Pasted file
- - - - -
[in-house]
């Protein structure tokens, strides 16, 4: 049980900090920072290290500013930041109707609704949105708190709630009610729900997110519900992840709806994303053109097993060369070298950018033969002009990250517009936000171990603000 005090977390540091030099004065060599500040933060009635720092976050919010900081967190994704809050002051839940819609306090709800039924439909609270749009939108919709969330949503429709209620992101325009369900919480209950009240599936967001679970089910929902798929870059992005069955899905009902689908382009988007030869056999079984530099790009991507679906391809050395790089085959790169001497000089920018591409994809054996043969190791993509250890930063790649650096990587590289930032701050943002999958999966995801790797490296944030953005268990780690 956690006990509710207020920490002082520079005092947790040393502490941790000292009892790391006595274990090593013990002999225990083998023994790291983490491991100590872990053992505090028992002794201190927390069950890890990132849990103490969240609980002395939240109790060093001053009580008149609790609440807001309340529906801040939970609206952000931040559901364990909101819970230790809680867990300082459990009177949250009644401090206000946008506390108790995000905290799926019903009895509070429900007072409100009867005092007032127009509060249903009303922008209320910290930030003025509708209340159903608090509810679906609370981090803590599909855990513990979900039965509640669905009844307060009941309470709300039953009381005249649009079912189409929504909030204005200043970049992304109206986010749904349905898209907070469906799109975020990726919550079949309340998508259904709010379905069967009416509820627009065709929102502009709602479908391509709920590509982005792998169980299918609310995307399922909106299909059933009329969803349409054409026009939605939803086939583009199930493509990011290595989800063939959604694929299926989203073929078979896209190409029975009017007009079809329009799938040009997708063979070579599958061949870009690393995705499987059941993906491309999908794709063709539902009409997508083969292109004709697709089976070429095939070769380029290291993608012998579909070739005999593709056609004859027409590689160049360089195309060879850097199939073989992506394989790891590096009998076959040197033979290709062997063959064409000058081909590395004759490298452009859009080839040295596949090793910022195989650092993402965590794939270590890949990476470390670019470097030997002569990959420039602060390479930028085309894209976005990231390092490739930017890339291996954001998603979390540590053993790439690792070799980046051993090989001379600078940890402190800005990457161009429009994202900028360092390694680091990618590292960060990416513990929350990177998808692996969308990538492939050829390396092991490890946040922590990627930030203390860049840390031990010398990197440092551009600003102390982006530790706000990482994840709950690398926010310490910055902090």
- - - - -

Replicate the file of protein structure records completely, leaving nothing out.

[in-house]
């Protein structure tokens, strides 16, 4: 049980900090920072290290500013930041109707609704949105708190709630009610729900997110519900992840709806994303053109097993060369070298950018033969002009990250517009936000171990603000 005090977390540091030099004065060599500040933060009635720092976050919010900081967190994704809050002051839940819609306090709800039924439909609270749009939108919709969330949503429709209620992101325009369900919480209950009240599936967001679970089910929902798929870059992005069955899905009902689908382009988007030869056999079984530099790009991507679906391809050395790089085959790169001497000089920018591409994809054996043969190791993509250890930063790649650096990587590289930032701050943002999958999966995801790797490296944030953005268990780690 956690006990509710207020920490002082520079005092947790040393502490941790000292009892790391006595274990090593013990002999225990083998023994790291983490491991100590872990053992505090028992002794201190927390069950890890990132849990103490969240609980002395939240109790060093001053009580008149609790609440807001309340529906801040939970609206952000931040559901364990909101819970230790809680867990300082459990009177949250009644401090206000946008506390108790995000905290799926019903009895509070429900007072409100009867005092007032127009509060249903009303922008209320910290930030003025509708209340159903608090509810679906609370981090803590599909855990513990979900039965509640669905009844307060009941309470709300039953009381005249649009079912189409929504909030204005200043970049992304109206986010749904349905898209907070469906799109975020990726919550079949309340998508259904709010379905069967009416509820627009065709929102502009709602479908391509709920590509982005792998169980299918609310995307399922909106299909059933009329969803349409054409026009939605939803086939583009199930493509990011290595989800063939959604694929299926989203073929078979896209190409029975009017007009079809329009799938040009997708063979070579599958061949870009690393995705499987059941993906491309999908794709063709539902009409997508083969292109004709697709089976070429095939070769380029290291993608012998579909070739005999593709056609004859027409590689160049360089195309060879850097199939073989992506394989790891590096009998076959040197033979290709062997063959064409000058081909590395004759490298452009859009080839040295596949090793910022195989650092993402965590794939270590890949990476470390670019470097030997002569990959420039602060390479930028085309894209976005990231390092490739930017890339291996954001998603979390540590053993790439690792070799980046051993090989001379600078940890402190800005990457161009429009994202900028360092390694680091990618590292960060990416513990929350990177998808692996969308990538492939050829390396092991490890946040922590990627930030203390860049840390031990010398990197440092551009600003102390982006530790706000990482994840709950690398926010310490910055902090």